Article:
This Is the ‘Dracula’ History Renfield, the Character, Is Drawn From
Renfield, which premieres on April 14, 2023, sets the focus on one of the lesser-known characters in Bram Stoker’s Dracula, R. M. Renfield. While Renfield has been appearing in Dracula adaptations for over a century, Renfield marks the first time he has appeared as the lead protagonist in a film. The film is meant to be a sequel to Tod Browning’s 1931 film, Dracula, which saw Bela Lugosi as Dracula and Dwight Frye as Renfield. Frye’s performance is one of the most well-known and best-received iterations of Renfield, but it remains to be seen if Hoult will be able to top it.
Renfield is a horror comedy that sees its titular character become fed up with his narcissistic and ill-tempered boss, Count Dracula (Nicholas Cage), after spending nearly 100 years as his loyal and devoted servant. After falling in love with a traffic cop, Rebecca Quincy (Awkwafina), he musters the courage to try to leave Dracula, but it only results in Dracula becoming vengeful and threatening. The film is meant to be a bit of a campier take on Dracula and is filled with humor and lots of gore. However, it has also managed to reignite interest in the Dracula character Renfield.
Who is Renfield in Dracula?
Renfield was created by Stoker in his 1897 novel, Dracula. In the book, Renfield is a 59-year-old patient in an asylum who eats bugs and birds in hopes of acquiring their life force. Count Dracula manages to retain a hold over Renfield by supplying him with limitless bugs, including flies, moths, spiders, and even birds. He even expresses a desire to eat rats, cats, and dogs. Renfield believes that he’ll be immortal if he continues eating the insects and becomes the servant of Dracula, who grants him superhuman strength.
However, he ends up being struck by his conscience and goes against Dracula’s bidding to protect Mina Harker. Unfortunately, we never get to know what spurned this bit of consciousness, as he is subsequently killed by Dracula. The only accounts of Renfield come from psychiatrist Dr. John Seward, who is baffled by Renfield’s condition and believes him to be dangerous. Readers can’t help but wonder if a second perspective on Renfield could answered some lingering questions.
Back in the 1800s, mental health wasn’t understood in the way it is now, and treatment of patients in asylums was often even worse, as well. Hence, it raises the question of whether Renfield ever was a “madman” or if his mental illness and Dracula’s influence were simply misunderstood and misinterpreted.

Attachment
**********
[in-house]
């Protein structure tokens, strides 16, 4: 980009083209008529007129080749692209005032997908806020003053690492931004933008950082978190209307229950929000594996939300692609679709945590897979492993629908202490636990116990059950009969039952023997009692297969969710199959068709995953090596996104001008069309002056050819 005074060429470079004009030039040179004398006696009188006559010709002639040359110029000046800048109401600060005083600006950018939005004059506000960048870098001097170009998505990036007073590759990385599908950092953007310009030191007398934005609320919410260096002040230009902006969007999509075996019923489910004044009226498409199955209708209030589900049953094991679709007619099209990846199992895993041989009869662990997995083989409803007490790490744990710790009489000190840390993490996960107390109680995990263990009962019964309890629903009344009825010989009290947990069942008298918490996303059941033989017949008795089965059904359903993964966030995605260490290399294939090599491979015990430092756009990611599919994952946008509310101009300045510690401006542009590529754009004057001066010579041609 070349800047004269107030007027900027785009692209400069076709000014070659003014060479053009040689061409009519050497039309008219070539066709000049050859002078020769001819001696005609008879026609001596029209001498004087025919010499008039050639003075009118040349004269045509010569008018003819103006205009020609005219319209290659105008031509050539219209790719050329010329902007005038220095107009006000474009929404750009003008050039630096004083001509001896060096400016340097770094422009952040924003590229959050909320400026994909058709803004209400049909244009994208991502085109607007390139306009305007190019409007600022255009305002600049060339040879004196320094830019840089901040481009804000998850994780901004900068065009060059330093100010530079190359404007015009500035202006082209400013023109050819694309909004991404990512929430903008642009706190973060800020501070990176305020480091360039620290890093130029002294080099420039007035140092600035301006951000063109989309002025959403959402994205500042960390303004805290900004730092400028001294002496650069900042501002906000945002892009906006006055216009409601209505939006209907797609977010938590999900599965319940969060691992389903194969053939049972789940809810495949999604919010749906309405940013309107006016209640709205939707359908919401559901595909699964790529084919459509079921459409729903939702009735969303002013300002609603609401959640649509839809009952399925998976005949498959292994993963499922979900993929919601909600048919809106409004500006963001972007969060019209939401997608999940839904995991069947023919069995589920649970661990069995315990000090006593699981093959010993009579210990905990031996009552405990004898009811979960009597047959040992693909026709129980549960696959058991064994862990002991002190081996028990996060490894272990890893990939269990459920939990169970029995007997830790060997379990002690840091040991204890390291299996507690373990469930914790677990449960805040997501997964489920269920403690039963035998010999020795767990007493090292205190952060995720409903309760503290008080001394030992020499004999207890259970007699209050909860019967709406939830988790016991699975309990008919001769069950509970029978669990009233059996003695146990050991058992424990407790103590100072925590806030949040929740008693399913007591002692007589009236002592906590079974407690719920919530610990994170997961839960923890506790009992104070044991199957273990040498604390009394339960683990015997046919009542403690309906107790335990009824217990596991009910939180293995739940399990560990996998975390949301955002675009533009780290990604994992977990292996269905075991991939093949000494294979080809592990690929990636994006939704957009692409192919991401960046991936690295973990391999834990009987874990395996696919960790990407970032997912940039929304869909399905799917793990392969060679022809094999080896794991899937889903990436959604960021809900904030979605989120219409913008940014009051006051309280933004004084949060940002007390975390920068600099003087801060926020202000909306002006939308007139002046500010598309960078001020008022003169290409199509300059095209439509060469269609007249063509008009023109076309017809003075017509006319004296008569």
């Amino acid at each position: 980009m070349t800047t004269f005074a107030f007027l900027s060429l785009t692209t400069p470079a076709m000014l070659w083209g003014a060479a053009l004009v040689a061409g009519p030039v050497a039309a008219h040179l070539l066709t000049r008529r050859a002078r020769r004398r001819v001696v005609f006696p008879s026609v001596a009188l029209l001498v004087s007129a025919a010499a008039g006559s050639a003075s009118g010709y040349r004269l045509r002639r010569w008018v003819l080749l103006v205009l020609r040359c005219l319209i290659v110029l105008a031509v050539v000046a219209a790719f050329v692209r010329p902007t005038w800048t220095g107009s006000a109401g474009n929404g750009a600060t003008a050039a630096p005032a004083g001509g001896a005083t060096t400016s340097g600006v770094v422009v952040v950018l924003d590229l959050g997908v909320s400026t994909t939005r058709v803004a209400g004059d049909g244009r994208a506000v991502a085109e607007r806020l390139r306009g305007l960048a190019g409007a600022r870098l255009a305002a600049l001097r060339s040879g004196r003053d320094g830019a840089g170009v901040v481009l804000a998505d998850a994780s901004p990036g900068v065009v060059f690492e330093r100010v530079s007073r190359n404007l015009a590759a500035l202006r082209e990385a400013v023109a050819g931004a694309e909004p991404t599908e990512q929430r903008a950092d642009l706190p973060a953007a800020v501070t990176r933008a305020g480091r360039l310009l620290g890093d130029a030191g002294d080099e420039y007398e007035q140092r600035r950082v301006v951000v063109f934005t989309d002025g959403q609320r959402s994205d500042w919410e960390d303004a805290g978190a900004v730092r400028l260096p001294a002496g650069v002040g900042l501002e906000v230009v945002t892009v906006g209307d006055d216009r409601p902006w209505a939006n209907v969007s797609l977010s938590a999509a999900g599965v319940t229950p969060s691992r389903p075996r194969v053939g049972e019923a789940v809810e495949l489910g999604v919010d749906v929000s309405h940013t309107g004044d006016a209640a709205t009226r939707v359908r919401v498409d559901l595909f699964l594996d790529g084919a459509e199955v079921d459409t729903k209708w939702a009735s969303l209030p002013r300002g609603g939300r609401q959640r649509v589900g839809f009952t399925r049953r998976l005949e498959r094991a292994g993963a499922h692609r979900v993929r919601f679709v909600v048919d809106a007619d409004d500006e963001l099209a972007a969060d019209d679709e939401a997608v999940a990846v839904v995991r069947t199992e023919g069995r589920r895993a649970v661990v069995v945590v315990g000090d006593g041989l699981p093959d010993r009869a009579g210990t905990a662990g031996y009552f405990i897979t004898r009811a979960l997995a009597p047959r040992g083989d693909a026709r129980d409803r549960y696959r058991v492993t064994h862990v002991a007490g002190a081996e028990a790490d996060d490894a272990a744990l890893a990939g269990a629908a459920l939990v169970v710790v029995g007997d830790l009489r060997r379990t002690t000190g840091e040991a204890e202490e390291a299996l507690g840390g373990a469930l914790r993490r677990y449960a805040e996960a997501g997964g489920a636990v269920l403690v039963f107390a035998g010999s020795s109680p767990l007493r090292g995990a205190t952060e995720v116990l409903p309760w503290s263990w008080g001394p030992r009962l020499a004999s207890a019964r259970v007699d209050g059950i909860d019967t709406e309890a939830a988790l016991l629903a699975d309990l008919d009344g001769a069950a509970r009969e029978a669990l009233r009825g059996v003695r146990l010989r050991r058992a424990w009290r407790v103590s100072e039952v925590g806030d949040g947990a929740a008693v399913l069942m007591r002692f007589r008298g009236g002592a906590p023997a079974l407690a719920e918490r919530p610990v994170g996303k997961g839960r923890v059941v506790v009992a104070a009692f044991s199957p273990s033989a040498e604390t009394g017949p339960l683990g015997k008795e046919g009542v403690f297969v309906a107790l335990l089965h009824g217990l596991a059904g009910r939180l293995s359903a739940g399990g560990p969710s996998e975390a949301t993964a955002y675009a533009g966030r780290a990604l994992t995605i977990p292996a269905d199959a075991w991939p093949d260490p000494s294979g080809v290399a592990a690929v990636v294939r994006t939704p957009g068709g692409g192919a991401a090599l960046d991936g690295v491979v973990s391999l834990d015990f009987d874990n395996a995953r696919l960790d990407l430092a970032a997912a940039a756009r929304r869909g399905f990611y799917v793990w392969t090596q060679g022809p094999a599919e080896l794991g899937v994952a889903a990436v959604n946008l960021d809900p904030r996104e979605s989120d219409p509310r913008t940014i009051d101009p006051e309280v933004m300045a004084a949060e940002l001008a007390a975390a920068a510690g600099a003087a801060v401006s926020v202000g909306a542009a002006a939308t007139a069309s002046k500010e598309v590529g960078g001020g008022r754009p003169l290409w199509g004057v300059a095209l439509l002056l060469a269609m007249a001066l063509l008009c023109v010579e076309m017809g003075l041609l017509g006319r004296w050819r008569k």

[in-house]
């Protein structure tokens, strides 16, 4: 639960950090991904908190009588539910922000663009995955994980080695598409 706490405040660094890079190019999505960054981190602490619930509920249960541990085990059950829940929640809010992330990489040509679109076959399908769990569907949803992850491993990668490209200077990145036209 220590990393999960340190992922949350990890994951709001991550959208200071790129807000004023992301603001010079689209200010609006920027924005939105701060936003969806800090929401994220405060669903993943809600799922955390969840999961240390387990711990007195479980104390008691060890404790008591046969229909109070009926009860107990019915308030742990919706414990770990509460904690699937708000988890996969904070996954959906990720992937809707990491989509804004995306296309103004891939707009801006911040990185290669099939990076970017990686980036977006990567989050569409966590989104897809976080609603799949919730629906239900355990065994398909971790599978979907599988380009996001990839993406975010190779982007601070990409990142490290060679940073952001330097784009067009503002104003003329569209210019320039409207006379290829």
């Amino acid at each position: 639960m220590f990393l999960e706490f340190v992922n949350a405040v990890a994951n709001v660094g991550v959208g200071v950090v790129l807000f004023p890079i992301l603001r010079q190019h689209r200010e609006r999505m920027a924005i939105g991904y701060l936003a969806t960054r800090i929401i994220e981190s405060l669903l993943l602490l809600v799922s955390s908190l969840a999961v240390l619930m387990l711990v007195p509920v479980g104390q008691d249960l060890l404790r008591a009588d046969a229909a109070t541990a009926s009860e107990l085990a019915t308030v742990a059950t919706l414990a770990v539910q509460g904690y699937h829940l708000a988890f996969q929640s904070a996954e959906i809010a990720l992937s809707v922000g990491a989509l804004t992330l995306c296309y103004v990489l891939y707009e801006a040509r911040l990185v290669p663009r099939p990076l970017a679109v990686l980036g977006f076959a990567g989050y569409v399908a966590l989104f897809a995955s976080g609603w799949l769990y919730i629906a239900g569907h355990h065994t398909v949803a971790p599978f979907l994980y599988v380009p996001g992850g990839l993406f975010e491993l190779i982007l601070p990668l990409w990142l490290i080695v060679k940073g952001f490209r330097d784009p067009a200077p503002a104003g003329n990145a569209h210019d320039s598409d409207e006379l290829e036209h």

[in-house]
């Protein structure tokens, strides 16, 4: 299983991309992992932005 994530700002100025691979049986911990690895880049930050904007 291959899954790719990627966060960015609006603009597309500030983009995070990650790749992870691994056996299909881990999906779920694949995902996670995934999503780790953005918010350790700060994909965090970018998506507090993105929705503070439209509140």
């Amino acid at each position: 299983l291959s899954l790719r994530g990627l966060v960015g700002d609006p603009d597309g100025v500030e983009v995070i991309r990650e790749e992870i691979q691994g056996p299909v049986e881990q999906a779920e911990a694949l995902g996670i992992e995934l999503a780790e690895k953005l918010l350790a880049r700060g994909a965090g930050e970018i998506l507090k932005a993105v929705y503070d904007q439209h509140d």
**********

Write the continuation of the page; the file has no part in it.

The mystery surrounding Renfield may explain why he’s always portrayed differently in each film adaptation. In Dracula (1931), he takes Jonathan Harker’s place as the real estate agent who went to visit Dracula. Unfortunately, Dracula attacks him, which is the cause of his spiral into servitude. In other iterations, like Count Dracula (1970), Renfield (Klaus Kinski) is depicted as non-verbal, traumatized by his experiences with Dracula.
There are even some adaptations, like the 2013 Dracula series, where his mental health is left out and he’s simply a servant to Dracula. Most often, he’s depicted as a man whose desire to become a vampire led him to fall under Dracula’s influence and deteriorated his mental state.
Who is Renfield in Renfield?
Given that Renfield has been labeled as a direct sequel to Dracula (1931), it appears Hoult’s Renfield in the modern film is the same iteration that Stephen Frye portrayed. Given that Renfield and Dracula both died in that film, it isn’t exactly clear how Renfield will address this. However, this iteration of Renfield seems quite different than previous iterations.
While Renfield is the long-suffering servant of Dracula and is granted super strength by him, he seems very timid and soft-spoken and is even able to resist Dracula’s influence and stand up to his master. Hoult’s iteration is definitely a modernized take on Renfield that paints him as a sympathetic character who is forced to do bad things because of Dracula’s influence but could likely be a pretty good guy if he broke free.
(featured image: Universal Pictures)
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